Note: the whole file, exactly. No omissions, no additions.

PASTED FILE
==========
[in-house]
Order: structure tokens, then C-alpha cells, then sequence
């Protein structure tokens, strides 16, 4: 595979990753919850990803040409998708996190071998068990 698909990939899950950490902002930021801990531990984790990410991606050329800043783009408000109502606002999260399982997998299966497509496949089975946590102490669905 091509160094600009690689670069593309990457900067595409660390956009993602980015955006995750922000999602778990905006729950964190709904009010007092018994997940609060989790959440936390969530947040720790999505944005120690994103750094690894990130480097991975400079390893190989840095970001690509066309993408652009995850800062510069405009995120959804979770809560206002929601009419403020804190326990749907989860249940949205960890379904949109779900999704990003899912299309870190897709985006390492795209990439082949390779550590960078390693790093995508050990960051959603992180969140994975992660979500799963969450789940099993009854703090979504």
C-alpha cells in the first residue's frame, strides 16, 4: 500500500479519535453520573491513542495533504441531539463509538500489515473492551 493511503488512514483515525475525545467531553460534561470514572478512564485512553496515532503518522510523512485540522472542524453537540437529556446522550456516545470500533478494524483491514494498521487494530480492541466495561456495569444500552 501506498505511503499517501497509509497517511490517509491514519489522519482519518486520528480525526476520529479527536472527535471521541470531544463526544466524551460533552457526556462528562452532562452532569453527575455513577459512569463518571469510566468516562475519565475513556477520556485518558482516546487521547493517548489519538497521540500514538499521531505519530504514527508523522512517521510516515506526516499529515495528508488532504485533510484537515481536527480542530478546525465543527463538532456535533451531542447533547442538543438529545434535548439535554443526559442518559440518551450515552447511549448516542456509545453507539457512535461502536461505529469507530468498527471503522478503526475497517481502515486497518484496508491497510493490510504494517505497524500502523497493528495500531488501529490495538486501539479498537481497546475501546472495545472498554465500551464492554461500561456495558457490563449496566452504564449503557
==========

[in-house]
Order: structure tokens, then C-alpha cells, then sequence
């Protein structure tokens, strides 16, 4: 595979990753919850990803040409998708996190071998068990 698909990939899950950490902002930021801990531990984790990410991606050329800043783009408000109502606002999260399982997998299966497509496949089975946590102490669905 091509160094600009690689670069593309990457900067595409660390956009993602980015955006995750922000999602778990905006729950964190709904009010007092018994997940609060989790959440936390969530947040720790999505944005120690994103750094690894990130480097991975400079390893190989840095970001690509066309993408652009995850800062510069405009995120959804979770809560206002929601009419403020804190326990749907989860249940949205960890379904949109779900999704990003899912299309870190897709985006390492795209990439082949390779550590960078390693790093995508050990960051959603992180969140994975992660979500799963969450789940099993009854703090979504």
C-alpha cells in the first residue's frame, strides 16, 4: 500500500479519535453520573491513542495533504441531539463509538500489515473492551 493511503488512514483515525475525545467531553460534561470514572478512564485512553496515532503518522510523512485540522472542524453537540437529556446522550456516545470500533478494524483491514494498521487494530480492541466495561456495569444500552 501506498505511503499517501497509509497517511490517509491514519489522519482519518486520528480525526476520529479527536472527535471521541470531544463526544466524551460533552457526556462528562452532562452532569453527575455513577459512569463518571469510566468516562475519565475513556477520556485518558482516546487521547493517548489519538497521540500514538499521531505519530504514527508523522512517521510516515506526516499529515495528508488532504485533510484537515481536527480542530478546525465543527463538532456535533451531542447533547442538543438529545434535548439535554443526559442518559440518551450515552447511549448516542456509545453507539457512535461502536461505529469507530468498527471503522478503526475497517481502515486497518484496508491497510493490510504494517505497524500502523497493528495500531488501529490495538486501539479498537481497546475501546472495545472498554465500551464492554461500561456495558457490563449496566452504564449503557